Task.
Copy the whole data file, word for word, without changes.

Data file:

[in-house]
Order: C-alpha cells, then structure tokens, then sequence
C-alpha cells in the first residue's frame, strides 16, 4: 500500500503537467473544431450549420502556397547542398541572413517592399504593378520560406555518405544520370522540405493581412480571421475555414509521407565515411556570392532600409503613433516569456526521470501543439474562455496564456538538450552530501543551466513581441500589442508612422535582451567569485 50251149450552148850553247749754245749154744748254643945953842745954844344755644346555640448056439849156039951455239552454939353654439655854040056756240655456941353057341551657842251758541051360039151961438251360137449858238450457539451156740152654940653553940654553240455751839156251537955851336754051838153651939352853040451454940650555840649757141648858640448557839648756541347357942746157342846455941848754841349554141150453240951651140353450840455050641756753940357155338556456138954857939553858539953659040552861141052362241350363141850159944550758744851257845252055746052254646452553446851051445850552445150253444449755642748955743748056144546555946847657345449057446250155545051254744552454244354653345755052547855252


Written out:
[in-house]
Order: C-alpha cells, then structure tokens, then sequence
C-alpha cells in the first residue's frame, strides 16, 4: 500500500503537467473544431450549420502556397547542398541572413517592399504593378520560406555518405544520370522540405493581412480571421475555414509521407565515411556570392532600409503613433516569456526521470501543439474562455496564456538538450552530501543551466513581441500589442508612422535582451567569485 50251149450552148850553247749754245749154744748254643945953842745954844344755644346555640448056439849156039951455239552454939353654439655854040056756240655456941353057341551657842251758541051360039151961438251360137449858238450457539451156740152654940653553940654553240455751839156251537955851336754051838153651939352853040451454940650555840649757141648858640448557839648756541347357942746157342846455941848754841349554141150453240951651140353450840455050641756753940357155338556456138954857939553858539953659040552861141052362241350363141850159944550758744851257845252055746052254646452553446851051445850552445150253444449755642748955743748056144546555946847657345449057446250155545051254744552454244354653345755052547855252